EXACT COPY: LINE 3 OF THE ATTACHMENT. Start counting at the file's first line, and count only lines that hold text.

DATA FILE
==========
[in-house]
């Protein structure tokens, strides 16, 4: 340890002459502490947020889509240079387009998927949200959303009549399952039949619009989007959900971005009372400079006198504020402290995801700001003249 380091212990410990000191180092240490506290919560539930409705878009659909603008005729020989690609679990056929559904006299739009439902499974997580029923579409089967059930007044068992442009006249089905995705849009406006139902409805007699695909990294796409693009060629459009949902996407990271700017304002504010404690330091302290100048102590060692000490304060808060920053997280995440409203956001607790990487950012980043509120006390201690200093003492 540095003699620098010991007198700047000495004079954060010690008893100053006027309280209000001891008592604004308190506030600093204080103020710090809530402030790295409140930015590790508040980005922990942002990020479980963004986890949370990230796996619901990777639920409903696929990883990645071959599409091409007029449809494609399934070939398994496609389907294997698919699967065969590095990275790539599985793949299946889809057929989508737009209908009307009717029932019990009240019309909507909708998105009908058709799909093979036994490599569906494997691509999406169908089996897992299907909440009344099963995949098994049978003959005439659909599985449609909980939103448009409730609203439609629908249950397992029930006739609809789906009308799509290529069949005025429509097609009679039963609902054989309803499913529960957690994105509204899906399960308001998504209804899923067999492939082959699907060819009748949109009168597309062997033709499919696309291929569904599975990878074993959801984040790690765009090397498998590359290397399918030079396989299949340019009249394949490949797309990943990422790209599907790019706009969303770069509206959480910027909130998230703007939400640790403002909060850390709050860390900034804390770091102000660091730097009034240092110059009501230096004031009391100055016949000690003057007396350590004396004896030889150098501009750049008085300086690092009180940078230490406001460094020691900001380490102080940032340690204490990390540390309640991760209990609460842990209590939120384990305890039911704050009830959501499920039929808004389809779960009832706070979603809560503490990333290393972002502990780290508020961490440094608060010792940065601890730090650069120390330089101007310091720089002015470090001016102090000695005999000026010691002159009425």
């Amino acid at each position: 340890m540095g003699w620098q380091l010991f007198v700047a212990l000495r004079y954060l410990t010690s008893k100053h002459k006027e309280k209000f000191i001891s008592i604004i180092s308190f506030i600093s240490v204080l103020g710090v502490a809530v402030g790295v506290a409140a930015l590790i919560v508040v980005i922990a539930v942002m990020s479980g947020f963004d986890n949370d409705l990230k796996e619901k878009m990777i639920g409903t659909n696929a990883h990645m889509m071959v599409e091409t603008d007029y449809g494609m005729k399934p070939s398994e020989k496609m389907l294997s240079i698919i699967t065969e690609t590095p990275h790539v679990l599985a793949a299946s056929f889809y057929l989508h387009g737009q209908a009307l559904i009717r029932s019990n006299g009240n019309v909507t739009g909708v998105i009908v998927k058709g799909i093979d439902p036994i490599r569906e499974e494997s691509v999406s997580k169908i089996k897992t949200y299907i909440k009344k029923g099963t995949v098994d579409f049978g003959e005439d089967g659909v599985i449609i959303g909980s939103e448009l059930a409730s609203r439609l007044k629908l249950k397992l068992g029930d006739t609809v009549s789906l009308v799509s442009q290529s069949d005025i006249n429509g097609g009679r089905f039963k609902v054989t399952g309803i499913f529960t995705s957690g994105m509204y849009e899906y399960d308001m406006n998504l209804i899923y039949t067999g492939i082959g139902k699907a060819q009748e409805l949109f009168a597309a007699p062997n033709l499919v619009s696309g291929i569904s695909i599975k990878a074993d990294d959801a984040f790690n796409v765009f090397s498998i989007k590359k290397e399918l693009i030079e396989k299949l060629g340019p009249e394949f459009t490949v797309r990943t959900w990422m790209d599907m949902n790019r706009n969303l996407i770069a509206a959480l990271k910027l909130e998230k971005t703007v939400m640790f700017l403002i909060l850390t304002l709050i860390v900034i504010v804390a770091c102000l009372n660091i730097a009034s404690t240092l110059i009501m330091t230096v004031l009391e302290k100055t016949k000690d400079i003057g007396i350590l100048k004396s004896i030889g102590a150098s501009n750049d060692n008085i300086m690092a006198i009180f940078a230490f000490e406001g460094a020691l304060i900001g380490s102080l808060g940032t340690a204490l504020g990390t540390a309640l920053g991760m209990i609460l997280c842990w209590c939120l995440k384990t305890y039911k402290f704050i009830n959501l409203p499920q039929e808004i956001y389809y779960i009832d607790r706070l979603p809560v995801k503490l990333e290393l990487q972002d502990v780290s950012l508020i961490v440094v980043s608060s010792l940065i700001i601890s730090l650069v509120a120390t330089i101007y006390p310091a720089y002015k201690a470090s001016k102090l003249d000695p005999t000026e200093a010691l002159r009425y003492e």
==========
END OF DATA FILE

């Amino acid at each position: 340890m540095g003699w620098q380091l010991f007198v700047a212990l000495r004079y954060l410990t010690s008893k100053h002459k006027e309280k209000f000191i001891s008592i604004i180092s308190f506030i600093s240490v204080l103020g710090v502490a809530v402030g790295v506290a409140a930015l590790i919560v508040v980005i922990a539930v942002m990020s479980g947020f963004d986890n949370d409705l990230k796996e619901k878009m990777i639920g409903t659909n696929a990883h990645m889509m071959v599409e091409t603008d007029y449809g494609m005729k399934p070939s398994e020989k496609m389907l294997s240079i698919i699967t065969e690609t590095p990275h790539v679990l599985a793949a299946s056929f889809y057929l989508h387009g737009q209908a009307l559904i009717r029932s019990n006299g009240n019309v909507t739009g909708v998105i009908v998927k058709g799909i093979d439902p036994i490599r569906e499974e494997s691509v999406s997580k169908i089996k897992t949200y299907i909440k009344k029923g099963t995949v098994d579409f049978g003959e005439d089967g659909v599985i449609i959303g909980s939103e448009l059930a409730s609203r439609l007044k629908l249950k397992l068992g029930d006739t609809v009549s789906l009308v799509s442009q290529s069949d005025i006249n429509g097609g009679r089905f039963k609902v054989t399952g309803i499913f529960t995705s957690g994105m509204y849009e899906y399960d308001m406006n998504l209804i899923y039949t067999g492939i082959g139902k699907a060819q009748e409805l949109f009168a597309a007699p062997n033709l499919v619009s696309g291929i569904s695909i599975k990878a074993d990294d959801a984040f790690n796409v765009f090397s498998i989007k590359k290397e399918l693009i030079e396989k299949l060629g340019p009249e394949f459009t490949v797309r990943t959900w990422m790209d599907m949902n790019r706009n969303l996407i770069a509206a959480l990271k910027l909130e998230k971005t703007v939400m640790f700017l403002i909060l850390t304002l709050i860390v900034i504010v804390a770091c102000l009372n660091i730097a009034s404690t240092l110059i009501m330091t230096v004031l009391e302290k100055t016949k000690d400079i003057g007396i350590l100048k004396s004896i030889g102590a150098s501009n750049d060692n008085i300086m690092a006198i009180f940078a230490f000490e406001g460094a020691l304060i900001g380490s102080l808060g940032t340690a204490l504020g990390t540390a309640l920053g991760m209990i609460l997280c842990w209590c939120l995440k384990t305890y039911k402290f704050i009830n959501l409203p499920q039929e808004i956001y389809y779960i009832d607790r706070l979603p809560v995801k503490l990333e290393l990487q972002d502990v780290s950012l508020i961490v440094v980043s608060s010792l940065i700001i601890s730090l650069v509120a120390t330089i101007y006390p310091a720089y002015k201690a470090s001016k102090l003249d000695p005999t000026e200093a010691l002159r009425y003492e």